But in 1824 it became known that the French Government was sending another exploring vessel, the Astrolabe, to the South Seas, under the command of Dumont D’Urville. Purely scientific purposes were professed; and a few years later the British Government came to the conclusion that the professions were genuine, the Secretary of State then describing the suspicions as ‘certain false rumours which had reached the Government as to the intentions of a foreign power to establish a colony.’ But, as in 1802-4, so in 1824-7, the very existence of the rumours and suspicions, and the proximity of the French vessel, had the effect of galvanizing the administration into activity. Moreover, just as in 1802-4 three strategic posts were occupied, at Port Phillip, the Derwent, and Port Dalrymple, so again in 1824-7 three strategic posts were selected — one on the south, at Westernport, a second on the west at Albany, and a third on the north at Melville Island.
So anxious, indeed, was Governor Darling in regard to claims which he thought the French might make, that he wrote to the Imperial Government directing attention to the fact that his commission as Governor did not give him command over the whole continent, and suggesting that a change in that respect should forthwith be made. The commissions of all the Governors until after Brisbane’s time (1821-5) defined their jurisdiction as extending westward as far as the 135th parallel, because, as already pointed out, it was not definitely known in the beginning that New Holland and New South Wales were the western and the eastern sides of one great island. But the voyages of Flinders had demonstrated that it was so; and the further researches of Captain Phillip King in 1818-22 had shown that Melville and Bathurst Islands, on the extreme north of the continent, would be valuable possessions. But they were not within the area bounded on the west by the 135th parallel; they were just outside it. In 1824 both islands were formally annexed in the name of the British sovereign by Captain Gordon Bremer of H.M.S. Tamar, who established a small convict settlement on Melville Island. When, therefore, Darling was appointed Governor of New South Wales in 1825, his commission shifted the western boundary from the 135th to the 129th parallel so as to embrace these two islands. But still the western coasts of Australia were not included; and when the French once more appeared upon the scene Darling considered that it would not be easy to satisfy them that the British had prior claims, if they desired to establish themselves on the west of the continent. He therefore made the audacious suggestion that the Government should send out to him a fresh commission ante-dated from the time of his appointment, wherein he should be described as Governor of the whole of Australia. If this ingenious plan were adopted it would, he said, ‘prevent any appearance of an arrangement to answer a particular purpose.’ Fortunately it was not found necessary to resort to such an act of diplomatic deceit, for the French captain, Dumont D’Urville, when he visited various parts of Australia in 1826, showed no intention of laying claim to territory anywhere.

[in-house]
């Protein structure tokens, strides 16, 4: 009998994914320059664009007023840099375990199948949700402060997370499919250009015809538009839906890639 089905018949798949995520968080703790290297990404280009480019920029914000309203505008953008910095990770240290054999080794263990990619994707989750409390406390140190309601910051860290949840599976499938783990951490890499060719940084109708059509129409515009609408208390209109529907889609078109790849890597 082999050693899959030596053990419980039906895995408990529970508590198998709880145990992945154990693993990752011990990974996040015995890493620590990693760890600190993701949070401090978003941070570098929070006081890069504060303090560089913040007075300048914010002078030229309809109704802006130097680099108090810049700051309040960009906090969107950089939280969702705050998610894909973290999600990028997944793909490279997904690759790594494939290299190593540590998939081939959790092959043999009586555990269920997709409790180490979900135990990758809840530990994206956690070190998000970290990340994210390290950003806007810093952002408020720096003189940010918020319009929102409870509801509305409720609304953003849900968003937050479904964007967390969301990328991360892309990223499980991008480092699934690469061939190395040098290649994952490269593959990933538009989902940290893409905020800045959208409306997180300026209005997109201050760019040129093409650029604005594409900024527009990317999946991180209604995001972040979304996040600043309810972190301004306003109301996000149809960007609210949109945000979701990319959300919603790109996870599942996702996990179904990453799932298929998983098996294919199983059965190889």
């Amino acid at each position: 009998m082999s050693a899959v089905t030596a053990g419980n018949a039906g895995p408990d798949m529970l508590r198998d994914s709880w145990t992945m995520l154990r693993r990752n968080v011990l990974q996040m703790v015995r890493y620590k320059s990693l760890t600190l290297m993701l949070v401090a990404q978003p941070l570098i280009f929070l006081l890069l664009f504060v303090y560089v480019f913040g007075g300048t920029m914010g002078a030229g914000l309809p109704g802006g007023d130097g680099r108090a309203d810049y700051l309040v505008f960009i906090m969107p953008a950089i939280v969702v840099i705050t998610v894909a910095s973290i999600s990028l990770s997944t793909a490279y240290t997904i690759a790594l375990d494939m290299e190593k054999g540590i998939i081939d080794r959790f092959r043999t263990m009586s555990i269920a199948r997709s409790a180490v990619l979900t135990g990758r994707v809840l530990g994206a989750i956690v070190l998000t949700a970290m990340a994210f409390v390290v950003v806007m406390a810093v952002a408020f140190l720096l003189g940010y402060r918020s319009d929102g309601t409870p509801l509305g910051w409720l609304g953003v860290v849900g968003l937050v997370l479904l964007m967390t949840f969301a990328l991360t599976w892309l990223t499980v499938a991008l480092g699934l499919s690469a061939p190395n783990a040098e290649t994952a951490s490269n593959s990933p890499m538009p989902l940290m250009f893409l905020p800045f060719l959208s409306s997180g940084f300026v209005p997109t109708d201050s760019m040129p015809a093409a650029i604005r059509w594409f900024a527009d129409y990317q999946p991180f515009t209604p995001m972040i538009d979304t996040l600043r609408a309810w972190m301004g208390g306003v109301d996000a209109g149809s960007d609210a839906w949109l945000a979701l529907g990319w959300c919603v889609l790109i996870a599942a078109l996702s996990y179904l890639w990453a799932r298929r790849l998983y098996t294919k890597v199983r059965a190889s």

The Westernport settlement (November 1826), commanded by Captain Wright, consisted of about fifty persons, half of them convicts. It did not endure for much more than a year. By the end of 1828 it had become certain that the French were not to be feared, and, the post having served its purpose, it was abandoned. The Melville Island settlement was in 1827 transferred to Raffles Bay on the mainland. The Albany settlement at King George’s Sound was more important, because Major Edmund Lockyer, who was appointed to the command there, was instructed by the Governor that if the French appeared he was to inform them that the whole of Australia was ‘subject to his Brittanic Majesty’s Government.’ This amounted to an official claim to the whole continent, now for the first time asserted. Lockyer formally annexed the territory on January 21, 1827. Further, the Albany settlement became permanent, and was brought within the jurisdiction of the colony of Western Australia in 1831.
The action of Governor Darling in instructing Lockyer to assert the British claim to the possession of all Australia — though the French never appeared to give him the opportunity of making it to them — was confirmed in 1829. In that year Captain Fremantle of the Challenger, acting under instructions from England, took possession of the Swan River — where, as will hereafter be related, it was then proposed to found a new colony — and formally laid claim to ‘all that part of New Holland which is not included within the territory of New South Wales.’ Lord John Russell, who was Secretary of State for the Colonies ten years after this date (1839-41), related in his Recollections that one day a gentleman attached to the French Government called to see him and asked him how much of Australia was claimed as the dominion of Great Britain. Lord John answered ‘The whole,’ and with that the official had to be content. At that time there were settlements on every coast of the continent, so that the British claim had been made substantially good by occupation. But it was the pre-eminence in sea power won by Great Britain during the Napoleonic wars, and maintained during the years when Australia was in its infancy, that enabled this great and salutary assertion to be sustained.
Ernest Scott, A Short History of Australia, London: Oxford University Press, 6th edition, 1936, pages 87-99